In vitro models of human skin and oral cancer and tissue repair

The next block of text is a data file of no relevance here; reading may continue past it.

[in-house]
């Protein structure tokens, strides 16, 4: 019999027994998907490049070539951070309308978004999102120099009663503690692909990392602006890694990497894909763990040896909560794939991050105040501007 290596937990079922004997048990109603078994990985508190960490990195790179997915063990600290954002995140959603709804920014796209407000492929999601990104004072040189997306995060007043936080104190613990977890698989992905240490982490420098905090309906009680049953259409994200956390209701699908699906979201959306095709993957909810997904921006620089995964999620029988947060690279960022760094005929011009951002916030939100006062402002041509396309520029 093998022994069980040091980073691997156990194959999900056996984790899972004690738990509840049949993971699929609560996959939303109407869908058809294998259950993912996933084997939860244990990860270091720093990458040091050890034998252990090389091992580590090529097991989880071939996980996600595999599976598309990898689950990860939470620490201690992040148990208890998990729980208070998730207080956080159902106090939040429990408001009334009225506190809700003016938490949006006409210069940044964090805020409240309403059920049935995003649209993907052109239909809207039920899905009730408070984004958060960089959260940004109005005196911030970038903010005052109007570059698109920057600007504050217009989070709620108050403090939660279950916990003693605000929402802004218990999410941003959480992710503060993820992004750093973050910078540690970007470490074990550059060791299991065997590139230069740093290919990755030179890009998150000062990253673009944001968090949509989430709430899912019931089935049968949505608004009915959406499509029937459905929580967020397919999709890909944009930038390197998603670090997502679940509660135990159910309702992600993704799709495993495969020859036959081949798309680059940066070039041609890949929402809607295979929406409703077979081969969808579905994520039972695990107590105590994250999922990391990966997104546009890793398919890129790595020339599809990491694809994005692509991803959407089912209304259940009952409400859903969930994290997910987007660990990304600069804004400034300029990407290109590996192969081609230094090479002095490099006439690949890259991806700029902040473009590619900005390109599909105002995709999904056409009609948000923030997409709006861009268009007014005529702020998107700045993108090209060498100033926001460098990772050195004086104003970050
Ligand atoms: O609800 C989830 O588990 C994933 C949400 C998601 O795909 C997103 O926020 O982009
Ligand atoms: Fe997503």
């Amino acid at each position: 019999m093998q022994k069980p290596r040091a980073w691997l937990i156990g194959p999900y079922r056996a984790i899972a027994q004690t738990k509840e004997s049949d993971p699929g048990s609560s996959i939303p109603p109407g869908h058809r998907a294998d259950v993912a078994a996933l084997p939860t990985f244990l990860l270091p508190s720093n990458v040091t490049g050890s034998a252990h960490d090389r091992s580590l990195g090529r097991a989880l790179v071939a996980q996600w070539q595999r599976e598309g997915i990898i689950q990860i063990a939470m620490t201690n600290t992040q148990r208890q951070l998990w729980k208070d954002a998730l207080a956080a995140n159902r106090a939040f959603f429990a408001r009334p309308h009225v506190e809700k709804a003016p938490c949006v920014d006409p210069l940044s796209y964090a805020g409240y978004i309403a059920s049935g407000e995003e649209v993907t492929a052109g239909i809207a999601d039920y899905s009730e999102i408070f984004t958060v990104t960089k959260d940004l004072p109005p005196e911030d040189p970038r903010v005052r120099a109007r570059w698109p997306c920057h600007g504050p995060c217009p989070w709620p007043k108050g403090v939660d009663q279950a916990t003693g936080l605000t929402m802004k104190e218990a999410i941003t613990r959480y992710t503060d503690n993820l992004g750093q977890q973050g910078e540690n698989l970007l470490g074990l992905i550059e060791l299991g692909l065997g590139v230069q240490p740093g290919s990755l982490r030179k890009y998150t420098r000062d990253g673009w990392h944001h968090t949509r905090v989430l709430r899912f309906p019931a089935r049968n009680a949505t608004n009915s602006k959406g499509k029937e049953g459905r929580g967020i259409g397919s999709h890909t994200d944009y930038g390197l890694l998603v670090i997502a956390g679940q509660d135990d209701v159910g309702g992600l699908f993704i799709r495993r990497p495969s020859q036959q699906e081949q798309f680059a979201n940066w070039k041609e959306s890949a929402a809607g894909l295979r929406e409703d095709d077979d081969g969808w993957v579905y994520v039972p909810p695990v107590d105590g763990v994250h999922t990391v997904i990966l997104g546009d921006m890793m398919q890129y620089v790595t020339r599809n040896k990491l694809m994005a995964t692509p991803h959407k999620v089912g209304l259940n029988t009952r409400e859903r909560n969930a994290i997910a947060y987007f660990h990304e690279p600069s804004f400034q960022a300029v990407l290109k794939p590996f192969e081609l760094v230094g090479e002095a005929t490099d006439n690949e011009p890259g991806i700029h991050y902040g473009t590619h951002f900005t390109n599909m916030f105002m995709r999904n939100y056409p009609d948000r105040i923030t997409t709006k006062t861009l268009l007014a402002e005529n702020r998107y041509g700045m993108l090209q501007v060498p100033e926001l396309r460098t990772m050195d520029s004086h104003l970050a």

The human skin is a versatile organ composed of tissue in a constant state of self-renewal and differentiation. Tumours of the skin are often sub divided into non melanoma skin cancer (NMSC) and malignant melanoma. NMSC are the most common of all human epithelial cancers and the two most common types of NMSC are basal cells (BCC) and squamous cell carcinoma (SCC). In contrast malignant melanoma as its name implies arises from the melanocytes responsible for skin colour. Toa considerable extent skin has been a pioneer of in vitro modelling and tissue engineering and it is possible to generate excellent in vitro three-dimensional skin models. However, in spite of the availability of these in vitro skin models most cancer research is carried out on mice genetically modified to develop skin cancer. In the Blizard Institute a major focus of our research has been to usehuman skin keratinocytes genetically modified to either knock down or express proteins associated with NMSC. By using these genetically altered cells we are developing three dimensional laboratory models of human skin cancer. We aim to show that these models can be used to understand how specific pathways are involved in skin tumorigenesis and to demonstrate that such models are a viable alternative to animals. Complimentary to our work on skin cancer we also focus on oral squamous cell carcinoma, a tumour type that has an annual worldwide incidence of over 300000 cases and a mortality rate of 48%. A major aim of this research being to investigate whether diverse cancer stem cell phenotypes best be modeled in vitro, in order to accurately predict cellular behavior and response to therapy? The pioneering use of human skin as a model of tissue engineering keratinocytes has continued with work aimed at understanding how skin cells sense and respond to changes in their physical microenvironment using engineered materials and model systems to precisely control the signals presented to cells. The ultimate goal being to translate our findings into effective strategies for skin repair.